As Pride Month approached, Playbill reached out to a host of LGBTQIA + theatre artists to see how they planned to celebrate Pride during this unique year. Their varied responses follow.
And, whether you're planning to celebrate virtually or in person, be sure to catch Playbill's first-ever live concert event in honor of Pride, Glimmer of Light. The star-studded evening will take place June 17 at Radial Park in Halletts Point, Queens, and will stream for free beginning June 24 at 8 PM ET on Playbill.com and Playbill’s YouTube.
Nick Cearley: Nothing gets me more excited to celebrate Pride than the drum solo at the beginning of "I’m Coming Out" by Diana Ross. But also, this year I am feeling doubly proud and excited to be able to perform live for Denver Pride at Clocktower Cabaret as well as Colorado Springs Pride at ICONS with The Skivvies. Feeling grateful and thankful for the world healing, being able to travel again, and perform live in front of audiences to celebrate LGBTQ Pride.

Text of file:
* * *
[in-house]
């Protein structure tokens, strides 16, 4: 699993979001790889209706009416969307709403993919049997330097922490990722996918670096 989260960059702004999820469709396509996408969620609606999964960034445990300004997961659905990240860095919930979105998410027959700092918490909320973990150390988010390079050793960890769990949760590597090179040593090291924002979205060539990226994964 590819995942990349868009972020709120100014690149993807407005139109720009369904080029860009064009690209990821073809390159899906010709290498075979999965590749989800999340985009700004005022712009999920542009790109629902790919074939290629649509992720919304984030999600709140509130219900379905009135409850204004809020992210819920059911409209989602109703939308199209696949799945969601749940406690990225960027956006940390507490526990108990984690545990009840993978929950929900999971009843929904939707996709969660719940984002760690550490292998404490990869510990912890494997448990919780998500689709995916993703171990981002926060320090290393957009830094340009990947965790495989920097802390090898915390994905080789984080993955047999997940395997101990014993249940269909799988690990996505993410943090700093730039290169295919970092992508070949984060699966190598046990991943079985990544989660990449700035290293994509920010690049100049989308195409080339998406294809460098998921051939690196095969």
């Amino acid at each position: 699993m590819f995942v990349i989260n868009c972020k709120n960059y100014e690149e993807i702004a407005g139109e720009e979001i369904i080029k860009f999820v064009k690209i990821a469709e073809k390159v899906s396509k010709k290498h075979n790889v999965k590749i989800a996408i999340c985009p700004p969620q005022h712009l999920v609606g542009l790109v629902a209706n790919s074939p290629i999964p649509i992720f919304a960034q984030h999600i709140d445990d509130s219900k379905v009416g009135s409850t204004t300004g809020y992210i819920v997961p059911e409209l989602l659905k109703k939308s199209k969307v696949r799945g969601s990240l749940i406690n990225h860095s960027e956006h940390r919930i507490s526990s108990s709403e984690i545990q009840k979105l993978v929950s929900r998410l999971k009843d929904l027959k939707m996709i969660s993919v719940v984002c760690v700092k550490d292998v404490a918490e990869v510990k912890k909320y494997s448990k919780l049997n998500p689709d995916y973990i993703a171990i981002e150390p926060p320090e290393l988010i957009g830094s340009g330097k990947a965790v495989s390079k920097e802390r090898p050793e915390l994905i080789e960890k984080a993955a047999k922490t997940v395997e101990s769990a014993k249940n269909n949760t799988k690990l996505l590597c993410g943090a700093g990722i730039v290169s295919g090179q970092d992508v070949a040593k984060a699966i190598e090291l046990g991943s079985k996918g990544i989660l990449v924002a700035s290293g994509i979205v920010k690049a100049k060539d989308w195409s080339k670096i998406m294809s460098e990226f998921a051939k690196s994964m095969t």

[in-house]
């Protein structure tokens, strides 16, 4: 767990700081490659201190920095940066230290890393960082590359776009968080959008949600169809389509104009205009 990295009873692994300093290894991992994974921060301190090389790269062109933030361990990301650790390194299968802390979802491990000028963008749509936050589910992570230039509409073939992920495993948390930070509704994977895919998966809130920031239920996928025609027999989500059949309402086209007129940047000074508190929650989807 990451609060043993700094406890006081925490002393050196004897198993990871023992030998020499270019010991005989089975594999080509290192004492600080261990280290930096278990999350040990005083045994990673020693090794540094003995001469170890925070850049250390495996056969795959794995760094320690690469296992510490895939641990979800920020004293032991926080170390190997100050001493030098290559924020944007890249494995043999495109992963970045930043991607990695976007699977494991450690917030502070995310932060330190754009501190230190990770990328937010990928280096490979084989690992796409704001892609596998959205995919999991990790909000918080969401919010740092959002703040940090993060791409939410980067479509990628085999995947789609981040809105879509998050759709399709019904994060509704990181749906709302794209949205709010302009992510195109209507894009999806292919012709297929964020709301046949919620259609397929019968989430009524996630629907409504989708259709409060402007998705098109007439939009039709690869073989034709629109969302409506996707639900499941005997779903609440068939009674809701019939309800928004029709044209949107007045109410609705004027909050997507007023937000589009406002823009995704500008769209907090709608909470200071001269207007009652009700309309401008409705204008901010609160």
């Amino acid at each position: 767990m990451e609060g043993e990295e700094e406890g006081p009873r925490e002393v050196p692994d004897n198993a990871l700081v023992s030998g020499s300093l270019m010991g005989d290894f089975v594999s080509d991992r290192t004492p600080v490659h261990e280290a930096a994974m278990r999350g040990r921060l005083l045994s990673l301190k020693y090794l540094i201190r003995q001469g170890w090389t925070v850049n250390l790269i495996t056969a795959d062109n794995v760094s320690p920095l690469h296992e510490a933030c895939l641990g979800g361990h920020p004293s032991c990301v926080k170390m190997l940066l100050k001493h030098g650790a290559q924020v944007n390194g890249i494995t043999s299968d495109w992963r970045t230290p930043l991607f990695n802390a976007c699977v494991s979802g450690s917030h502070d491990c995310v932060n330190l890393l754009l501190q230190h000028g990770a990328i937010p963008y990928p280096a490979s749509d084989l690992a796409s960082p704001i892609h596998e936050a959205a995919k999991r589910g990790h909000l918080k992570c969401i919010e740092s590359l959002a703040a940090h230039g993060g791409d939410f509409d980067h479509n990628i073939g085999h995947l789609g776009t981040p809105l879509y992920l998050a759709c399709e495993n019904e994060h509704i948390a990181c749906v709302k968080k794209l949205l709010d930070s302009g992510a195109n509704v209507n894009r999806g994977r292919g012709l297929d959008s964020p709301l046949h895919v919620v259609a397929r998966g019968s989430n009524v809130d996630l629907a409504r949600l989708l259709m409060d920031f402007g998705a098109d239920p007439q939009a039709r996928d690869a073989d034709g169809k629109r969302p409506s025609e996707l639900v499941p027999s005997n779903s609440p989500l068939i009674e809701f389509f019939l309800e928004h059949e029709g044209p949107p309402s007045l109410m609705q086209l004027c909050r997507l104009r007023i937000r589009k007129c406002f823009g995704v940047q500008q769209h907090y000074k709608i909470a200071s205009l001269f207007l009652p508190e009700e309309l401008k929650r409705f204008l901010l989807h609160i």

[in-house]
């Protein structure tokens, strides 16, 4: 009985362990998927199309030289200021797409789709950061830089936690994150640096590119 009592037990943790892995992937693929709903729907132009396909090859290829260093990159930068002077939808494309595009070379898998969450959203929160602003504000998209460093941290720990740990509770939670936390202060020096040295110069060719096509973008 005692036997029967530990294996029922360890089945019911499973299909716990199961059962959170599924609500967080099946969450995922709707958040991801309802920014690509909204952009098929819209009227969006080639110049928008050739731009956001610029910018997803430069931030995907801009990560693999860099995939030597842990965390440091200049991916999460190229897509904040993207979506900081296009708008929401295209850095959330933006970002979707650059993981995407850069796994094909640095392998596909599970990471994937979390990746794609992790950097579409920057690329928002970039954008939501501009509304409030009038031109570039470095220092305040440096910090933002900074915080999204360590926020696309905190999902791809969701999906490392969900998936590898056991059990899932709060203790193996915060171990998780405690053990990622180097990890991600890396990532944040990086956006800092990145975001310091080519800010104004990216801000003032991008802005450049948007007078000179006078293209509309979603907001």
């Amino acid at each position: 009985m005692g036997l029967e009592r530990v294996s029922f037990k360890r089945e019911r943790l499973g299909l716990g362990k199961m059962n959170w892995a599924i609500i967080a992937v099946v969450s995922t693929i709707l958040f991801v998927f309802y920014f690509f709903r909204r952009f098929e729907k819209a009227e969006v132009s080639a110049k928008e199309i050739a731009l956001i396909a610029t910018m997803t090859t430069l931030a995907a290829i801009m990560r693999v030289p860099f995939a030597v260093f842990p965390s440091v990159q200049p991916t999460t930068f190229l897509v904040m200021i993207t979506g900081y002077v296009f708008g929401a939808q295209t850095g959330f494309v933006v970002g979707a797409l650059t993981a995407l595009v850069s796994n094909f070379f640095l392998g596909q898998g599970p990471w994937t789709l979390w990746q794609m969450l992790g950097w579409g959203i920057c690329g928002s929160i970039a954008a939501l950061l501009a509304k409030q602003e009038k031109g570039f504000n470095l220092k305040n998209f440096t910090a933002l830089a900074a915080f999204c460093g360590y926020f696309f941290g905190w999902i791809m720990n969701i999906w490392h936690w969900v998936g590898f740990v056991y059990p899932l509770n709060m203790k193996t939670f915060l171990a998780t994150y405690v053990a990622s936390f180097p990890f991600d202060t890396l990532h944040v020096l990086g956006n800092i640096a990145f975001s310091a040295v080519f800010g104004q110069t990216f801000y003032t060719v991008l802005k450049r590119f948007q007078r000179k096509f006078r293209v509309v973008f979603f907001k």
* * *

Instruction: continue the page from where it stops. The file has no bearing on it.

Kevin Chamberlin: I will be celebrating my 30th anniversary with my husband, TV writer and producer Michael Gans, this Pride Month here in Los Angeles. Michael and I met just before Pride in NYC in 1991 when we were both young, struggling actors. We were both in the closet, terrified about coming out to family members and employers. Look how far we’ve come—and still the world still has a long way to go. We were married in 2008, but count 1991 as our real anniversary. We’re both sad that there’s no parade this year, but we will be supporting our local gay bars as of June 15 when everything opens to full capacity—mask free! Please donate to The Trevor Project!